332 you can locate your ISO file within the 'Image to Burn' area. Finally click 188 your ISO file within the 'Image to Burn' area. Finally click <c>Start</c>.
333 <c>Start</c>.
334 </li> 189 </li>
335</ul> 190</ul>
336 191
337</body> 192</body>
338</subsection> 193</subsection>
339<subsection> 194<subsection>
340<title>Booting the Alpha LiveCD(s)</title> 195<title>Booting the Installation CD</title>
341<body> 196<body>
342 197
343<p> 198<p>
344When your Alpha is powered on, the first thing that gets started is the 199When your Alpha is powered on, the first thing that gets started is the
345firmware. It is loosely synonymous with the BIOS software on PC systems. There 200firmware. It is loosely synonymous with the BIOS software on PC systems. There
347Manual</e>) and ARC (<e>Advanced Risc Console</e>). 202Manual</e>) and ARC (<e>Advanced Risc Console</e>).
348</p> 203</p>
349 204
350<p> 205<p>
351SRM is based on the Alpha Console Subsystem specification, which provides an 206SRM is based on the Alpha Console Subsystem specification, which provides an
352operating environment for OpenVMS, Tru64 UNIX, and Linux operating systems. ARM 207operating environment for OpenVMS, Tru64 UNIX, and Linux operating systems. ARC
353is based on the Advanced RISC Computing (ARC) specification, which provides 208is based on the Advanced RISC Computing (ARC) specification, which provides
354an operating environment for Windows NT. 209an operating environment for Windows NT. You can find a
355</p> 210<uri link="http://www.alphalinux.org/faq/SRM-HOWTO/">detailed guide</uri> on
356 211using SRM over at the Alpha Linux website.
357<p> 212</p>
213
214<p>
358If your Alpha system supports both SRC and ARCs (ARC, AlphaBIOS, ARCSBIOS) you 215If your Alpha system supports both SRM and ARCs (ARC, AlphaBIOS, ARCSBIOS) you
359should follow <uri link="http://www.alphalinux.org/faq/x31.html">these 216should follow <uri link="http://www.alphalinux.org/faq/x31.html">these
360instructions</uri> for switching to SRM. If your system already uses SRM, you 217instructions</uri> for switching to SRM. If your system already uses SRM, you
361are all set. If your system can only use ARCs (Ruffian, nautilus, xl, etc.) you 218are all set. If your system can only use ARCs (Ruffian, nautilus, xl, etc.) you
362will need to choose <c>MILO</c> later on when we are talking about bootloaders. 219will need to choose <c>MILO</c> later on when we are talking about bootloaders.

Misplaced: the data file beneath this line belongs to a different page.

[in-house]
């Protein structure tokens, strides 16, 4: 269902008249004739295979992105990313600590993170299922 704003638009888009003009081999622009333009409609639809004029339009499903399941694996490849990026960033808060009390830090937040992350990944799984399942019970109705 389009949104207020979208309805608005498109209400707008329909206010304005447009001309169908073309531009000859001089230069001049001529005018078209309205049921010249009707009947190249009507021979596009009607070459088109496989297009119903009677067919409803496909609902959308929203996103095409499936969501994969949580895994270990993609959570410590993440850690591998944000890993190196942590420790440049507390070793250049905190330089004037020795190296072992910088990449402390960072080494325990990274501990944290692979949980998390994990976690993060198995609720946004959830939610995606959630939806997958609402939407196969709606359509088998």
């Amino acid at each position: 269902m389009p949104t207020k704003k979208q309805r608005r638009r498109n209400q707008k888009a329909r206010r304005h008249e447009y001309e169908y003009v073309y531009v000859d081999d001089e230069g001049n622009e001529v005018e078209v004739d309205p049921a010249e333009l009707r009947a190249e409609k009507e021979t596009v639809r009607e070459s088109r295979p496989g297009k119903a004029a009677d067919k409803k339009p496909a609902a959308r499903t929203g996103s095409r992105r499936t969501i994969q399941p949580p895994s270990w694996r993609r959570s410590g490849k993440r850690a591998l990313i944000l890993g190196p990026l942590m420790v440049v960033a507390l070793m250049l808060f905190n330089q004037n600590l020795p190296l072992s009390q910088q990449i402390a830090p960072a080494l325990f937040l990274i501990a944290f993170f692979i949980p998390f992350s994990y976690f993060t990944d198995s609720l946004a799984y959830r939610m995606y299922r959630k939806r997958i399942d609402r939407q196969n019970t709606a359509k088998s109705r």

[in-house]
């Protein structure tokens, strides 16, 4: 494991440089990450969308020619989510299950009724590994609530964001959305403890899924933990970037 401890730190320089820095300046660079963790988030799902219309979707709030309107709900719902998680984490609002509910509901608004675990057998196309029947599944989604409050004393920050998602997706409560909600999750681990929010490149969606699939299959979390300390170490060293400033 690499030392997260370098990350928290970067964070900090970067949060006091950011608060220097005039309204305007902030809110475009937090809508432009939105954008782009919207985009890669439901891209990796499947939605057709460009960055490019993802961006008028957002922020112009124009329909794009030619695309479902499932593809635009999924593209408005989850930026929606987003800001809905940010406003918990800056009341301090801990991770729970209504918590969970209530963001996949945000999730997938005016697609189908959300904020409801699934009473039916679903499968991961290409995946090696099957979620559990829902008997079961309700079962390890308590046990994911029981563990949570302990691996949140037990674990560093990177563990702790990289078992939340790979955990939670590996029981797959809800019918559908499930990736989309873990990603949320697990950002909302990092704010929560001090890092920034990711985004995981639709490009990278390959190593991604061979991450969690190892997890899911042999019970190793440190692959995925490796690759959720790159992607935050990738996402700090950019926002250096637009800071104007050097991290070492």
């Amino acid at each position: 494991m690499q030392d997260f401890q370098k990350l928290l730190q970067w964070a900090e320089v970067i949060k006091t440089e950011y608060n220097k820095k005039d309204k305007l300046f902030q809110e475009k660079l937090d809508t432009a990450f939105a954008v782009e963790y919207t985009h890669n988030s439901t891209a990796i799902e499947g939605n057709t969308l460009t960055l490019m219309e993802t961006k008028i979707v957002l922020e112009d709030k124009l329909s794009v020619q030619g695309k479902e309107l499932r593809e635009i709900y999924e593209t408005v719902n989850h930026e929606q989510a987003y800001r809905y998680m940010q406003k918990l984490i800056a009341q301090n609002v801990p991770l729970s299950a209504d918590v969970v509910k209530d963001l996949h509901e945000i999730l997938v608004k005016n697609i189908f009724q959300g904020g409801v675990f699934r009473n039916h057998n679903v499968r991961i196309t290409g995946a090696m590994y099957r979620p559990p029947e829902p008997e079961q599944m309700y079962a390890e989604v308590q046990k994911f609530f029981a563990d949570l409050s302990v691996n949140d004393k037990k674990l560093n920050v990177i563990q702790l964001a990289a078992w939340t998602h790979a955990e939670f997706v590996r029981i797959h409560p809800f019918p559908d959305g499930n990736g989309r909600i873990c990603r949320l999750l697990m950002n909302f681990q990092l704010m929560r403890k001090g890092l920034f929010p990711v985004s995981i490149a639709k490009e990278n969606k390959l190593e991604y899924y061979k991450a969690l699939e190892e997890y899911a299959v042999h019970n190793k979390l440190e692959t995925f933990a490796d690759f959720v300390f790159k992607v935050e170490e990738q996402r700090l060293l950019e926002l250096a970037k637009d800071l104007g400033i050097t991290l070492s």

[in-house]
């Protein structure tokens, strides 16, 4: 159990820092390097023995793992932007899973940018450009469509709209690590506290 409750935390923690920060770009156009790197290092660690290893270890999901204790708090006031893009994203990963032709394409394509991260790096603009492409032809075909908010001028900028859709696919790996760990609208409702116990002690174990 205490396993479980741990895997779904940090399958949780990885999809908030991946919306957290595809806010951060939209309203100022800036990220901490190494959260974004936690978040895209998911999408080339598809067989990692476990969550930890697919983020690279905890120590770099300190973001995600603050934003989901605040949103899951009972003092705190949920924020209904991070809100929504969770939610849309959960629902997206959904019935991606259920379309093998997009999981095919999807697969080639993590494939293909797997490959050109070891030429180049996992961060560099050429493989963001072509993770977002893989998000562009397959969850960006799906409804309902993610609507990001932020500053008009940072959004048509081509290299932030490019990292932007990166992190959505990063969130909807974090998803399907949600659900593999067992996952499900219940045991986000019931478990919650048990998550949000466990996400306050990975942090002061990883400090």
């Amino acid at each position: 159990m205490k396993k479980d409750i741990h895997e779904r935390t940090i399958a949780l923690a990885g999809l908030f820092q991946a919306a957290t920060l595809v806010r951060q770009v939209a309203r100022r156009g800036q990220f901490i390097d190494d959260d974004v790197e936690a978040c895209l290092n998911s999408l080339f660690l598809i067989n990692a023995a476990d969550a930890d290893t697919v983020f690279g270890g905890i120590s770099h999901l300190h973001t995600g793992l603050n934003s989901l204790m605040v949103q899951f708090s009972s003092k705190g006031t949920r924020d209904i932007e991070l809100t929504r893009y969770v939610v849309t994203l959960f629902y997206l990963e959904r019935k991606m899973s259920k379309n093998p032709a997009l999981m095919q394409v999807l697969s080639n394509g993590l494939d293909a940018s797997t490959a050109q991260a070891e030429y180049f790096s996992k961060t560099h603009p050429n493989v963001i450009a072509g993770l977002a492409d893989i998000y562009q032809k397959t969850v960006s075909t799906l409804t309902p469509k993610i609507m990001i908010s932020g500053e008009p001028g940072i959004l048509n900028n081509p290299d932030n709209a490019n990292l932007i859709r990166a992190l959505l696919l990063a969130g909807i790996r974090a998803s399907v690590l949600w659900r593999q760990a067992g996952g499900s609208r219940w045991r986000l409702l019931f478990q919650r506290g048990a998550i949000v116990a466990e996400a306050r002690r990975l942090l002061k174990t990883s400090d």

363</p> 220</p>
364 221
365<p> 222<p>
366Now to boot an Alpha LiveCD, put the CD-ROM in the tray and reboot the system. 223Now to boot an Alpha Installation CD, put the CD-ROM in the tray and reboot the
367You can use SRM to boot the LiveCD. If you cannot do that, you will have to use 224system. You can use SRM to boot the Installation CD. If you cannot do that, you
368<c>MILO</c>. If you don't have <c>MILO</c> installed already, use one of the 225will have to use <c>MILO</c>.
369precompiled <c>MILO</c> images available on <uri
370link="http://dev.gentoo.org/~taviso/milo/">taviso's homepage</uri>.
371</p> 226</p>
372 227
373<pre caption="Booting a CD-ROM using SRM"> 228<pre caption="Booting a CD-ROM using SRM">
374<comment>(List available hardware drives)</comment> 229<comment>(List available hardware drives)</comment>
375&gt;&gt;&gt; <i>show device</i> 230&gt;&gt;&gt; <i>show device</i>
376dkb0.0.1.4.0 DKB0 TOSHIBA CDROM 231dkb0.0.1.4.0 DKB0 TOSHIBA CDROM
377<comment>(...)</comment> 232<comment>(...)</comment>
378<comment>(Substitute dkb0 with your CD-ROM drive device)</comment> 233<comment>(Substitute dkb0 with your CD-ROM drive device)</comment>
379&gt;&gt;&gt; <i>boot dkb0 -flags 0</i> 234&gt;&gt;&gt; <i>boot dkb0 -flags 0</i>
235<comment>(This flag will use serial port ttyS0 as the default console)</comment>
236&gt;&gt;&gt; <i>boot dkb0 -flags 2</i>
380</pre> 237</pre>
381 238
382<pre caption="Booting a CD-ROM using MILO"> 239<pre caption="Booting a CD-ROM using MILO">
383<comment>(Substitute hdb with your CD-ROM drive device)</comment> 240<comment>(Substitute sdb with your CD-ROM drive device)</comment>
384MILO&gt; <i>boot hdb:boot/vmlinuz initrd=initrd.img root=/dev/ram0 init=/linuxrc</i> 241MILO&gt; <i>boot sdb:/boot/gentoo initrd=/boot/gentoo.igz root=/dev/ram0 init=/linuxrc looptype=squashfs loop=/image.squashfs cdroot</i>
242<comment>(Using serial port ttyS0 as the default console)</comment>
243MILO&gt; <i>boot sdb:/boot/gentoo initrd=/boot/gentoo.igz root=/dev/ram0 init=/linuxrc looptype=squashfs loop=/image.squashfs console=ttyS0 cdroot</i>
385</pre> 244</pre>
386 245
387<p> 246<p>
388You should have a root ("#") prompt on the current console and can also switch 247You should have a root ("#") prompt on the current console and can also switch
389to other consoles by pressing Alt-F2, Alt-F3 and Alt-F4. Get back to the one you 248to other consoles by pressing Alt-F2, Alt-F3 and Alt-F4. Get back to the one you
394Now continue with <uri link="#hardware">Extra Hardware Configuration</uri>. 253Now continue with <uri link="#hardware">Extra Hardware Configuration</uri>.
395</p> 254</p>
396 255
397</body> 256</body>
398</subsection> 257</subsection>
399<subsection id="hardware">
400<title>Extra Hardware Configuration</title>